Writer / Artist: James Stokoe
Publisher: IDW Publishing
Reviewer: Masked Man

James Stokoe, the man who wowed us with GODZILLA: THE HALF-CENTURY WAR, back in 2012 (man, time flies sometimes), is back to wow us with more Godzilla madness under his highly detailed pen. This time it seems Stokoe has dropped a little acid, as Godzilla literally goes to hell.

Now there's no real spoilers here, aside from the fact that Godzilla goes to Hell! The first issue has no set up; it's just Godzilla dropping into Hell. Mind you, how GODZILLA: THE HALF-CENTURY WAR ended, you could connect the two if you want. Hell for Godzilla appears to be Dante's Inferno, starting out with a giant “Abandon all hope, ye who enter here”, though Stokoe has skipped Limbo and gone straight to the second circle, Lust, with the lusty sinners being whipped around in a black storm. But unlike Dante's Inferno, this Hell has some daikaiju (giant monster) guardians for Godzilla to mix it up with.

I'm not sure where Stokoe is going with all this, as I assume he is going somewhere. There are nine circles of Hell and only five issues of this mini-series, so he can't spend one issue showing each circle, and just like GODZILLA: THE HALF-CENTURY WAR I imagine Stokoe will let this story sneak up on us, giving extra meaning to the whole thing.

One curious thing about this issue: there are no words (ok, there was the 'Abandon' sign), because Godzilla doesn't talk and he's the only one in the comic. I imagine this will change too, but what a trip if Stokoe holds to this. Even the very clever graphic novels of OWLY, which have no words, cheat with symbols to convey meaning. But I haven't read a wordless comic book since 1989, with John Byrne's first issue of “The Many Deaths of the Batman” in BATMAN #433. In both cases I believe the writers are trying to be daring, which is true--they are daring us not to be bored with unreadable comics. Since Byrne had more going on in his issue, I believe he has the more successful issue.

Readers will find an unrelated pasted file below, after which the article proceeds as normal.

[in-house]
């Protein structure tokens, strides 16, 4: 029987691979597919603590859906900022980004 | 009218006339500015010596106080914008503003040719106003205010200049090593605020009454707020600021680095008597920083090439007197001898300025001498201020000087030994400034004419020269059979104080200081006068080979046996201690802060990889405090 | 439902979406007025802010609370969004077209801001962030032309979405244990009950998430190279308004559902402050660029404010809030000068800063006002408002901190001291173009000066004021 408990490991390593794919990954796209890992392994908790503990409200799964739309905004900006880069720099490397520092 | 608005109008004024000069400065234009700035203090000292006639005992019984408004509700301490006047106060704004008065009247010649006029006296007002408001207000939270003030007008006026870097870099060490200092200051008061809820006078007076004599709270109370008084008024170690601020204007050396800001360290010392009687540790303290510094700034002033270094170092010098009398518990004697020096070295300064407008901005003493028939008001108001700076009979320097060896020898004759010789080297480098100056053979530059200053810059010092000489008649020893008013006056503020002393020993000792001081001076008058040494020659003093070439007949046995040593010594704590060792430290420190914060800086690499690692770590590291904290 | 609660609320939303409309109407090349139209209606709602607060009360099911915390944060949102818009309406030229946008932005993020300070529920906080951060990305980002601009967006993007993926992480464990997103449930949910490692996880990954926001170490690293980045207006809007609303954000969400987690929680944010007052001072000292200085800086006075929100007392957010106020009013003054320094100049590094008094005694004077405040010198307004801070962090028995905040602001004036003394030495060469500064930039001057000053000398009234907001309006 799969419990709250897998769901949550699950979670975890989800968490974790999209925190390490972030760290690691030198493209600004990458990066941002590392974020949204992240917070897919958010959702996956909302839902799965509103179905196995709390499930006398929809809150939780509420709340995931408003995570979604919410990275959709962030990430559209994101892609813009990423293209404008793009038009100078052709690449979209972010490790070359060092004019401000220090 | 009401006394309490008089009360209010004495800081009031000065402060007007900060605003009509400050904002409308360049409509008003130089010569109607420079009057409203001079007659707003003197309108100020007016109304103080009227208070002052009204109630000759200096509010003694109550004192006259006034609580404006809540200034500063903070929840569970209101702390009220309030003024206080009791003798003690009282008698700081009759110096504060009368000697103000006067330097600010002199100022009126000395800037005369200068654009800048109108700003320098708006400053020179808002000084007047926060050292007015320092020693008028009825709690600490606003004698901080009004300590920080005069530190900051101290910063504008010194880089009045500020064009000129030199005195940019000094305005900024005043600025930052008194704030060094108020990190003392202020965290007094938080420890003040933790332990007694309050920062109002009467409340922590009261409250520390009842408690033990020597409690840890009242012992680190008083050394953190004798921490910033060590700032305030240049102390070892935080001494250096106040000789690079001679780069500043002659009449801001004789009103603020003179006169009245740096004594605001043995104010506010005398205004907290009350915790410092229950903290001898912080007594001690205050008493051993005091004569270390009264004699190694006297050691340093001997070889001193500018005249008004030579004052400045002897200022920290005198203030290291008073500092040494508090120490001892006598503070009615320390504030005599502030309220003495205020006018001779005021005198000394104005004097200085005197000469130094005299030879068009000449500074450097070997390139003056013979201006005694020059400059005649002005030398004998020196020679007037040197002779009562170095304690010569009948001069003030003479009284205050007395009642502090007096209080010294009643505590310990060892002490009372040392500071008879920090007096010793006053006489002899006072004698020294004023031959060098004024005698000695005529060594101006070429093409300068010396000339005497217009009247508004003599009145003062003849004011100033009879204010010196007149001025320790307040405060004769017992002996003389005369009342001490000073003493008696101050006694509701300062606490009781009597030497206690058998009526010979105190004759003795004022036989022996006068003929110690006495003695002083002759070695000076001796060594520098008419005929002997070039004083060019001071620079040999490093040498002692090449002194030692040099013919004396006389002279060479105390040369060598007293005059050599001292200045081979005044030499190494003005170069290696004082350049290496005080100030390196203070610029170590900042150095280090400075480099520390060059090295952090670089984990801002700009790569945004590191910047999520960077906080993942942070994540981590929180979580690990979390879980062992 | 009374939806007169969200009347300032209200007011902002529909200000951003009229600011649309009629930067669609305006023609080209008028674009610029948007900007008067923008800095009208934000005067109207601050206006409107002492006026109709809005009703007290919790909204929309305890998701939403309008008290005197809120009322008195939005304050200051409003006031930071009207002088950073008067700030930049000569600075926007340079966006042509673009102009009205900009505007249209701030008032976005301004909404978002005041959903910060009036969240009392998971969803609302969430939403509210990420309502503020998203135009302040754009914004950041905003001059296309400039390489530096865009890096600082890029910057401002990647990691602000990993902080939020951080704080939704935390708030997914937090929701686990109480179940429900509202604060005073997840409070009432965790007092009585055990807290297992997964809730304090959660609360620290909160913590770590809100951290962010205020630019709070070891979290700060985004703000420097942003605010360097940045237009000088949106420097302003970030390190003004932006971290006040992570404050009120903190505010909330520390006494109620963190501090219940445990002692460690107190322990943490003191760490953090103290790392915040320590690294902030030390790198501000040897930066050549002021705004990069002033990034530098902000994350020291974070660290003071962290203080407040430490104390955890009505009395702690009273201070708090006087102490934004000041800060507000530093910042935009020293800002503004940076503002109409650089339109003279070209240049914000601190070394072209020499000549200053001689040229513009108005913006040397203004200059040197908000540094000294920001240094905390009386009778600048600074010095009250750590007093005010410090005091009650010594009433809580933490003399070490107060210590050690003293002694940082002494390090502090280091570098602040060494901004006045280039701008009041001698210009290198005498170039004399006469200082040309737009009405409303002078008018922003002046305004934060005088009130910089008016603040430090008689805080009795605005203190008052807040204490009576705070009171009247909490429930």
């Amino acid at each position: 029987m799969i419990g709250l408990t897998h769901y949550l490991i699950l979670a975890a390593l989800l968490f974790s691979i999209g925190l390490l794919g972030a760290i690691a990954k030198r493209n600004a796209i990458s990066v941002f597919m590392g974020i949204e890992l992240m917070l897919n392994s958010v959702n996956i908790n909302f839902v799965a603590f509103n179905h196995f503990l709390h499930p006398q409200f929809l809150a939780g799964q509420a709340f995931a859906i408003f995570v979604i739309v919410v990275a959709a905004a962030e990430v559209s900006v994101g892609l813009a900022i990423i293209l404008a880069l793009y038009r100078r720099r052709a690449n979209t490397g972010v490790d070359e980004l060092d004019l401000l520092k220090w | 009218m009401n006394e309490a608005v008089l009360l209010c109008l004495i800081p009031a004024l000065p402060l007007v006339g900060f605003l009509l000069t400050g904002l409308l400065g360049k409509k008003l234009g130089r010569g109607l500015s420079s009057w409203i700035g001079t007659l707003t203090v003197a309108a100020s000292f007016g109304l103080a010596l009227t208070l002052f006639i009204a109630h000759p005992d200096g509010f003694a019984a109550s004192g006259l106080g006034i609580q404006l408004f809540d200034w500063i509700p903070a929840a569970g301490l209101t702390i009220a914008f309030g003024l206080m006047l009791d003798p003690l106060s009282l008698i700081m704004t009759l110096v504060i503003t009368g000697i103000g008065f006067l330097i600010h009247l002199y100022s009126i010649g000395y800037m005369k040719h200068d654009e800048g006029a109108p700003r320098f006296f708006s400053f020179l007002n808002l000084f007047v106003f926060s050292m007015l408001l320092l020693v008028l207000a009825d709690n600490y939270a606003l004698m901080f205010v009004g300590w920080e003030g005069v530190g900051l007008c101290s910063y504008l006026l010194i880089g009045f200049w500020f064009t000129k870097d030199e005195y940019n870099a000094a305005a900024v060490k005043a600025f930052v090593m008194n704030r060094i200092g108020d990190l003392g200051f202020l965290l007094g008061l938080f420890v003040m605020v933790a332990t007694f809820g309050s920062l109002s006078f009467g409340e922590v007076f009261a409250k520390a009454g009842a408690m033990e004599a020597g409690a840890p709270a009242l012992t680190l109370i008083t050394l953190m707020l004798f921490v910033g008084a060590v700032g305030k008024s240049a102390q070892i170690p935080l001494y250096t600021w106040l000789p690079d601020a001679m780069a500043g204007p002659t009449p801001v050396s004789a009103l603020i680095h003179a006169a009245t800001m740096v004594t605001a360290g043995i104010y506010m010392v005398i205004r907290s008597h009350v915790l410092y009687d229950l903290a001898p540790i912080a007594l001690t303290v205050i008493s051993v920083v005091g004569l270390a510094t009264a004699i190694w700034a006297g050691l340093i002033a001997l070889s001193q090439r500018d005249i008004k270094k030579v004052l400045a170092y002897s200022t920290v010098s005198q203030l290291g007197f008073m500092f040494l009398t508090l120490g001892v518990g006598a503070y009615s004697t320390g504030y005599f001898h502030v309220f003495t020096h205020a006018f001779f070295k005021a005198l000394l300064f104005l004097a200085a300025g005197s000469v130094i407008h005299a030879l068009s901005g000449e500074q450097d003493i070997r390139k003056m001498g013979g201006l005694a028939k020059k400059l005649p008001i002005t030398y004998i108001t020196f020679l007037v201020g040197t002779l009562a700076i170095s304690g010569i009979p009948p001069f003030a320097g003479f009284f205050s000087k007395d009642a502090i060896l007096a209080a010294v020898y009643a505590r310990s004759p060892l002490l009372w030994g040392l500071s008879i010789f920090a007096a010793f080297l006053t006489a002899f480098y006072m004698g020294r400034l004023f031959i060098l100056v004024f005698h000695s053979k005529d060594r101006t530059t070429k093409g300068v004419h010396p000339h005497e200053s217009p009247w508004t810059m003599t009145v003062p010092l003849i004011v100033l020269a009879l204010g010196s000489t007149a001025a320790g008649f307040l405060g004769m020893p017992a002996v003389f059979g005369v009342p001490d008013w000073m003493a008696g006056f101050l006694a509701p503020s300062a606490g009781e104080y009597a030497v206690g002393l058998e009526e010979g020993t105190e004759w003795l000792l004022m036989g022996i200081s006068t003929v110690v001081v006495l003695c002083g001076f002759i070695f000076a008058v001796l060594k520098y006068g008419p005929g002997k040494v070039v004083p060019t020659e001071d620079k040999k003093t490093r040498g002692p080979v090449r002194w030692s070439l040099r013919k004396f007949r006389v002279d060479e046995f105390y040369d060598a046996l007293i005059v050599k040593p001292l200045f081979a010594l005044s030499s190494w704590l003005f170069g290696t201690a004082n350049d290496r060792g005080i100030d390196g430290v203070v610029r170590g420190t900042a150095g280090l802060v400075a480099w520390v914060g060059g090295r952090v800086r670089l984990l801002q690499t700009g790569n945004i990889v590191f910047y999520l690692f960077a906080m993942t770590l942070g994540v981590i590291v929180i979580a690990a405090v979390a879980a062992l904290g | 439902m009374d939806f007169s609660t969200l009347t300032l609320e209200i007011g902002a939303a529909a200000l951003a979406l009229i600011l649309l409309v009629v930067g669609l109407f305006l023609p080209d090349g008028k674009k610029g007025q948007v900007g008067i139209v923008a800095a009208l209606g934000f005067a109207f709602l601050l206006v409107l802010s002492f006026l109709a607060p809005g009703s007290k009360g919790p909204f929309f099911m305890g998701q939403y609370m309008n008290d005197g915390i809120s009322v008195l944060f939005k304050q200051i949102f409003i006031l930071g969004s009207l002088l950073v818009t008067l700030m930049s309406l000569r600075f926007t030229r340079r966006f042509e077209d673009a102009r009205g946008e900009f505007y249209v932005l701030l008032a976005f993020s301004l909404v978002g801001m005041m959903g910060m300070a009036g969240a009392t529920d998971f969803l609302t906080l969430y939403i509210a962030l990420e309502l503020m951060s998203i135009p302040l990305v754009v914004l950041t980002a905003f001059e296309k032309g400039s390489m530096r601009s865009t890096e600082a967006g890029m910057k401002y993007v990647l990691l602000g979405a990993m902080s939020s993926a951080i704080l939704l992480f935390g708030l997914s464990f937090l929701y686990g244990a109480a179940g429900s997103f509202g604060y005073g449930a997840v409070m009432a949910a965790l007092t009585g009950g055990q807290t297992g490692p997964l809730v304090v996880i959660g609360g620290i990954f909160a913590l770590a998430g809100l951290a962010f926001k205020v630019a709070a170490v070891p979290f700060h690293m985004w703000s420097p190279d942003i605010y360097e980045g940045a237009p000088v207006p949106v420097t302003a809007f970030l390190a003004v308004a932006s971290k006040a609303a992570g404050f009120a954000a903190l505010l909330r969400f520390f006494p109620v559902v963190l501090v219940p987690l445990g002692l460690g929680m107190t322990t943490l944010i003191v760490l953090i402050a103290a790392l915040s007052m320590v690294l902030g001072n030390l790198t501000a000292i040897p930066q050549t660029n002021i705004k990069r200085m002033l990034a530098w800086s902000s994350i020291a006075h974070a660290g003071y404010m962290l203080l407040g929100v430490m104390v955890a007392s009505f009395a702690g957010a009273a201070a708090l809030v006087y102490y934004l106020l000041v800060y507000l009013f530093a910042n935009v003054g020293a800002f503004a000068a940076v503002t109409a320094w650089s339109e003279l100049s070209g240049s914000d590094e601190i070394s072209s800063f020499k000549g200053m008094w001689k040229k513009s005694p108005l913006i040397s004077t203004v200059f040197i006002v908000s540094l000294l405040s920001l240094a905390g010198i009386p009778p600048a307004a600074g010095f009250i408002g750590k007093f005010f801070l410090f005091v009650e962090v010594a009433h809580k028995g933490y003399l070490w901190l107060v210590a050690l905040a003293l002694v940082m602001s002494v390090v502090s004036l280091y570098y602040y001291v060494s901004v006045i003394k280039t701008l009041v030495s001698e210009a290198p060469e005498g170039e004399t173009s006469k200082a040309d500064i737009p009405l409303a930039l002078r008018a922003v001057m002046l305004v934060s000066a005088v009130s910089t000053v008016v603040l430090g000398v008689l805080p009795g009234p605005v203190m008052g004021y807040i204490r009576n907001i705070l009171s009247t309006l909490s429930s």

You’ve got to go out on a limb here with Stokoe. As awesome as his artwork is, this is a very empty issue. Not bad, just empty. I fully expect Stokoe win us over, but he is being truly daring to risk a new miniseries with a first issue like this, and I don't see many non-Godzilla fans giving it a shot. I'm only a passing fan myself. I've seen a fair number of movies, but nowhere near all of them. But I'm taking the leap of faith with Stokoe here. It should be an interesting ride.


Writers: Brandon Graham, Emma Rios, Ludroe, Kelly Sue DeConnick
Art: Brandon Graham, Emma Rios, Ludroe, Marian Churchland
Publisher: Image Comics
Reviewer: Morbidlyobesefleshdevouringcat

The first and only time I have regularly purchased a comics magazine was when I was about twelve purchasing VIZ’s SHONEN JUMP and SHOUJO BEAT during the monthly trips to Wal-Mart. Then about ten years later HEAVY METAL would be thrust into my hands by a boy who would never love me because Magic: The Gathering came first. It’s apparent that comics magazines haven’t held a substantial presence on shelves; mind you, I haven’t been out of the womb for a lengthy amount of time, but it certainly shows how said format is deemed, although with HEAVY METAL back on the radar with the Grant Morrison announcement and now IMAGE publishing a monthly magazine, this notion may slowly change.

Unlike a typical comics mag, ISLAND isn’t restricted to a single medium. Headed by Brandon Graham and Emma Rios, the magazine has thus far showcased comics, essays, and illustrations and will likely continue on with this trend. Announcements have called for the likes of Johnnie Christmas, Simon Roy, Michael DeForge, Malachi Ward and a whole buttload more to take part in ISLAND.